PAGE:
The 2018 Dubai Tour is again expected to produce some hotly contested sprint finishes, with Marcel Kittel, Mark Cavendish, Elia Viviani, Alexander Kristoff, Dylan Groenewegen, Nacer Bouhanni, and Jakub Mareczko all expected in the Middle East for the five-stage race between February 6-10.
The Dubai Sports Council and RCS Sport have invited 16 teams to the race, including nine WorldTour teams, five Professional Continental teams, the Mitchelton-BikeExchange Continental team, and a UAE national team.
Astana, Bahrain-Merida, BMC Racing, Quick-Step Floors, Dimension Data, Katusha-Alpecin, LottoNL-Jumbo, Trek-Segafredo and UAE Team Emirates will line-up, with Aqua Blue Sport, Cofidis, Rally Cycling, Team Novo Nordisk and Wilier-Selle Italia completing the 112-rider peloton.
RCS Sport hinted that other big-name riders would also race in Dubai, with Giacomo Nizzolo and John Degenkolb of Trek-Segafredo and Sonny Colbrelli of Bahrain-Merida expected to be there.
Kittel won the overall classification of the Dubai Tour in 2017 after a sand storm forced organisers to cancel the key stage up to the edge of Hatta Dam. The German won three sprints and was the centre of attention on another after being punched by Astana’s Andriy Grivko as riders fought for position in the echelons on stage 3. Grivko was kicked out of the race for his actions.
This year's race follows a similar route, with the finish at Hatta Dam and the daily time bonuses likely to prove crucial in deciding the overall winner.
Kittel has moved from Quick-Step Floors to Katusha-Alpecin and will likely make his debut in his new colours in Dubai. Viviani will defend Quick-Step Floors colours after riding the Tour Down Under, while Cavendish, Kristoff, Groenewegen and Bouhanni will all look to start their seasons with a win on the flat, wide roads of Dubai. It will be fascinating to see how the teams adapt their sprint lead-outs for their new leaders.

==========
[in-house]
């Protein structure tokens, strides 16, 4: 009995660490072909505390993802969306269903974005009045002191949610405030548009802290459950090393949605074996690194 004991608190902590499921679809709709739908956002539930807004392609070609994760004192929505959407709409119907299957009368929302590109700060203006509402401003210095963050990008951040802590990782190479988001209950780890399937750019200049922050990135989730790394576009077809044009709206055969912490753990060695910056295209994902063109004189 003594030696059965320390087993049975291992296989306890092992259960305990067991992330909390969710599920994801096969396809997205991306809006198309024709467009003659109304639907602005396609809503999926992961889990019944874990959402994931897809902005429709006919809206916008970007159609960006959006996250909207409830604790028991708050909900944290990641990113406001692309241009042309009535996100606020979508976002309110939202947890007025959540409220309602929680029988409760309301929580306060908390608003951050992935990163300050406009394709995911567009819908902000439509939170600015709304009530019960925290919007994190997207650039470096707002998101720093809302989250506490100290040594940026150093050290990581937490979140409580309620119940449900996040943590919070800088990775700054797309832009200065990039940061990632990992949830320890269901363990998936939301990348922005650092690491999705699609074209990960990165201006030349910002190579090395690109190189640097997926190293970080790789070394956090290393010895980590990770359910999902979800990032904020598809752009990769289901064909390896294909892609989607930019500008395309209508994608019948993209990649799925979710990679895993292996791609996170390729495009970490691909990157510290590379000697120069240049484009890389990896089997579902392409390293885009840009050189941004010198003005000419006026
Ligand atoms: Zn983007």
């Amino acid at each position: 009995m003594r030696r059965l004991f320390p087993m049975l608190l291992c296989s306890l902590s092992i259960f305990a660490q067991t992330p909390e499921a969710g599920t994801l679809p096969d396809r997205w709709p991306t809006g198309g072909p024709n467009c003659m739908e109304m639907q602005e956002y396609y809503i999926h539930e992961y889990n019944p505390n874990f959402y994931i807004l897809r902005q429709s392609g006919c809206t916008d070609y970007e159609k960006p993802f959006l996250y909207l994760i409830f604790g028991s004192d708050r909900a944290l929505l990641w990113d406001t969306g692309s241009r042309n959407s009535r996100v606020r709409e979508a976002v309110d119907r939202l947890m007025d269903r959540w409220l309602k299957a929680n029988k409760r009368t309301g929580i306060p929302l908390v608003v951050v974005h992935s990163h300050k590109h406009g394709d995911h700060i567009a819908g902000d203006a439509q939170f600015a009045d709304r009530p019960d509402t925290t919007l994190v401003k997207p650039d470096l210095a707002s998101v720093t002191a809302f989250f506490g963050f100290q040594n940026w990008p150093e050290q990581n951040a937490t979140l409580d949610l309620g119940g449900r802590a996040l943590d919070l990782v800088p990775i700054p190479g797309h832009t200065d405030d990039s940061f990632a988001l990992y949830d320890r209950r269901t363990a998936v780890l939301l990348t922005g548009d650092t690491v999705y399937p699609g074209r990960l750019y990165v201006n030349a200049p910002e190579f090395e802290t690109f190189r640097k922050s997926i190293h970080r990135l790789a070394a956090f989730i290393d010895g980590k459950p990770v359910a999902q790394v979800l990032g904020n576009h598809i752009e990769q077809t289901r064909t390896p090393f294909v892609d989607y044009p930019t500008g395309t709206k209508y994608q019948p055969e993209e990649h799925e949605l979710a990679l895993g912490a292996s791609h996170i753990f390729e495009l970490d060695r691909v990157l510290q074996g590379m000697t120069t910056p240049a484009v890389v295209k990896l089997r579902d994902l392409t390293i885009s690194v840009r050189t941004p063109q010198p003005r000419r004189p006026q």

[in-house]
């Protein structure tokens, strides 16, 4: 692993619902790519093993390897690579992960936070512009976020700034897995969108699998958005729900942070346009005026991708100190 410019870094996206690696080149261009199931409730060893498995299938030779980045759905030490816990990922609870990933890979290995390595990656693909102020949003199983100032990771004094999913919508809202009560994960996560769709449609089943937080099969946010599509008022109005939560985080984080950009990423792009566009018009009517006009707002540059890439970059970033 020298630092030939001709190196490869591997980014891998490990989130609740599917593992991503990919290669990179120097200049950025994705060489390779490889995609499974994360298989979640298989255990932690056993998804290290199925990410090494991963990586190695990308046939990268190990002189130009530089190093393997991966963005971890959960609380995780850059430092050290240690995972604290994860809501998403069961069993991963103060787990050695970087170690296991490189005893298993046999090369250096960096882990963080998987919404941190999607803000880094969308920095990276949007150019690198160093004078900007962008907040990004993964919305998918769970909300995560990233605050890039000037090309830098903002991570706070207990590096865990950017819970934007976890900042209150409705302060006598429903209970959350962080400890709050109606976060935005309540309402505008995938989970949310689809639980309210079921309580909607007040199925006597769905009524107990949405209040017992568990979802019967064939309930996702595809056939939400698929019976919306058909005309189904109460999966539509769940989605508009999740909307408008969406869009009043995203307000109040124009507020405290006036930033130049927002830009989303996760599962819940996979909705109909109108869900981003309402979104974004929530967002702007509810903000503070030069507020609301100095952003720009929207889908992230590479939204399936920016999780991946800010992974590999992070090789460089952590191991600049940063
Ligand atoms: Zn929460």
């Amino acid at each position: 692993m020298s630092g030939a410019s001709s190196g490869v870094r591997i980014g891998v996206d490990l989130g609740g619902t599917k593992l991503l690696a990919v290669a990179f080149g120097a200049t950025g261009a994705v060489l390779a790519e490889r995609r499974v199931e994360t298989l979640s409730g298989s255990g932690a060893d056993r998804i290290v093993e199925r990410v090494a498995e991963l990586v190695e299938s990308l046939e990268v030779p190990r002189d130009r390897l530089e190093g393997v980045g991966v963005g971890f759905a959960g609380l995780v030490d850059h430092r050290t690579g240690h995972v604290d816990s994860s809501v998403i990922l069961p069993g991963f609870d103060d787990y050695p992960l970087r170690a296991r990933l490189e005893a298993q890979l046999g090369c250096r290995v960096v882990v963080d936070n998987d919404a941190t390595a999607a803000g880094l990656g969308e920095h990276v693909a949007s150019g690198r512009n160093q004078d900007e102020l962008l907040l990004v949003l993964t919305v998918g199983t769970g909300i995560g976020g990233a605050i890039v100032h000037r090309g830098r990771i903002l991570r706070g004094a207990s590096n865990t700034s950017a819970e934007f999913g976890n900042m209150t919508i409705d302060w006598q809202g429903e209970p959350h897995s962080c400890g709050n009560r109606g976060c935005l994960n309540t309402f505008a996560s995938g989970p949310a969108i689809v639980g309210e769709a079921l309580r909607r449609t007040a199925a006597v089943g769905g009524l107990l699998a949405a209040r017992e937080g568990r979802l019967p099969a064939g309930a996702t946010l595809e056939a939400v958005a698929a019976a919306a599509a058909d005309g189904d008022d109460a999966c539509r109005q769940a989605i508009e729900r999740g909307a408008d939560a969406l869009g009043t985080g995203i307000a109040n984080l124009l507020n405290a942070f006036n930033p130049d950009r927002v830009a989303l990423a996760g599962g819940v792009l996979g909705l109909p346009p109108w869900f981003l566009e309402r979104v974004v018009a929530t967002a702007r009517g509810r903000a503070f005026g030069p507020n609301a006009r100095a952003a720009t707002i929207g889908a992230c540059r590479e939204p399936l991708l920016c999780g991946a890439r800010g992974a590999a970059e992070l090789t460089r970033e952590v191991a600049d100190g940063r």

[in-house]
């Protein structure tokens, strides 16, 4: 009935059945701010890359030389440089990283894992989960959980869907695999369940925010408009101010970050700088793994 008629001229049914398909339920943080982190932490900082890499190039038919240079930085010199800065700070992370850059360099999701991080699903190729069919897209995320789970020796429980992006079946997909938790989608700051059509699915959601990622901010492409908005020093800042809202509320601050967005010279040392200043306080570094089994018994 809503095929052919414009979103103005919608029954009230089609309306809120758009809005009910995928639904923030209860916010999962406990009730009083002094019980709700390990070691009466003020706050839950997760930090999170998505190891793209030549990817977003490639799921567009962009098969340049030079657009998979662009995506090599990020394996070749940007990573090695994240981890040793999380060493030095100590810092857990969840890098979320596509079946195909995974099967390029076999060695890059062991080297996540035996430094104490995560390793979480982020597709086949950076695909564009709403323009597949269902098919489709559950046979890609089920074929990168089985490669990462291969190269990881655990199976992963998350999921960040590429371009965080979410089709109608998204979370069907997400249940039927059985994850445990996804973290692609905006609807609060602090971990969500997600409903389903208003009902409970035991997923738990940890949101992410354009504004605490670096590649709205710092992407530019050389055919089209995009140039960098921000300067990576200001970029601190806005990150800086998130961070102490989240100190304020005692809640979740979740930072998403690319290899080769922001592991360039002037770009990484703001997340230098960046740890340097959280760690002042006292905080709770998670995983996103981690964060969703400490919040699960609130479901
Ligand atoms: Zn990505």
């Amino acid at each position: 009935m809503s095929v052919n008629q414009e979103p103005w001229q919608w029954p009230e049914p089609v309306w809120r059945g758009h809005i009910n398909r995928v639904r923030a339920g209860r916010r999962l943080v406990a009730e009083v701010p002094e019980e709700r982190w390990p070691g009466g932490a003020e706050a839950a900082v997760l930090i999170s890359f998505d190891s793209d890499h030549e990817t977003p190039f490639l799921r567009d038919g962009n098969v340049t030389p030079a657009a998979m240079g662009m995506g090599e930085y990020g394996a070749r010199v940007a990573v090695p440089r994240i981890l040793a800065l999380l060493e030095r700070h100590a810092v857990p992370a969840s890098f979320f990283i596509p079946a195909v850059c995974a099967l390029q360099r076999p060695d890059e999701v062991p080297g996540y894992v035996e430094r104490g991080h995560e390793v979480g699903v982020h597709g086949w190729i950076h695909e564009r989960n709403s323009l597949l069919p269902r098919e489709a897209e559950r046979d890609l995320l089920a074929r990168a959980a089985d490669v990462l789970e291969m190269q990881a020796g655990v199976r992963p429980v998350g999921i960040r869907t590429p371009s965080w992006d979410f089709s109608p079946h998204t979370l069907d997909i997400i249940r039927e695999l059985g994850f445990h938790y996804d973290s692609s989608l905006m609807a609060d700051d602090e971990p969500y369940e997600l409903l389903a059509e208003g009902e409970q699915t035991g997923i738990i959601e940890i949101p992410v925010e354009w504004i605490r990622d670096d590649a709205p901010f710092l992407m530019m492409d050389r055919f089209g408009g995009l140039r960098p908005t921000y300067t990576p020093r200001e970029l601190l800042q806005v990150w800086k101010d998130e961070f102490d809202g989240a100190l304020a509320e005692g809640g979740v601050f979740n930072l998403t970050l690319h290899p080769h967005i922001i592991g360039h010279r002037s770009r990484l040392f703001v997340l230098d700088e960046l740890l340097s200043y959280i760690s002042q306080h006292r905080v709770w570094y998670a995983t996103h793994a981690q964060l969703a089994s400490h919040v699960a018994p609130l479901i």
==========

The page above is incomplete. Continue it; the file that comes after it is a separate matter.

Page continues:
The 2018 Dubai Tour gets underway with a 167km stage designed to showcase Dubai's signature construction projects, as well as the site of the 2020 Dubai Expo and the Al Qudra bike path. The stage finishes on the edge of the artificial archipelago of Palm Jumeirah.
Stage 2 brings the peloton away from Dubai and through four neighbouring emirates: Sharjah, Ajman, Umm al-Quwain and Ras Al Khaimah. The 190km route hugs the coastline in the second half of the stage, with the finish on Al Quawasim Corniche Road. Another 190km leg follows on stage 3, as the race travels from Dubai to the emirate of Fujairah, perched on the Indian Ocean coast.
Stage 4 provides the puncheurs with a rare opportunity to beat the sprinters on the steep ramps of Hatta Dam. That kick to the line is not the only obstacle on the 172km route, as the road pitches up towards 11 per cent on two short climbs in the finale. The final 200 metres before the finish, however, are where the difference will be made, and sprinters with designs on overall victory will need to hang tough as the gradient briefly touches 17 per cent.
The final stage is a rather more straightforward affair, taking place entirely within the city of Dubai. The 132km leg brings the race along the Dubai waterfront before the grandstand finale at City Walk.
Cyclingnews will have full coverage of the Dubai Tour, with race reports, photo galleries, interviews and news.
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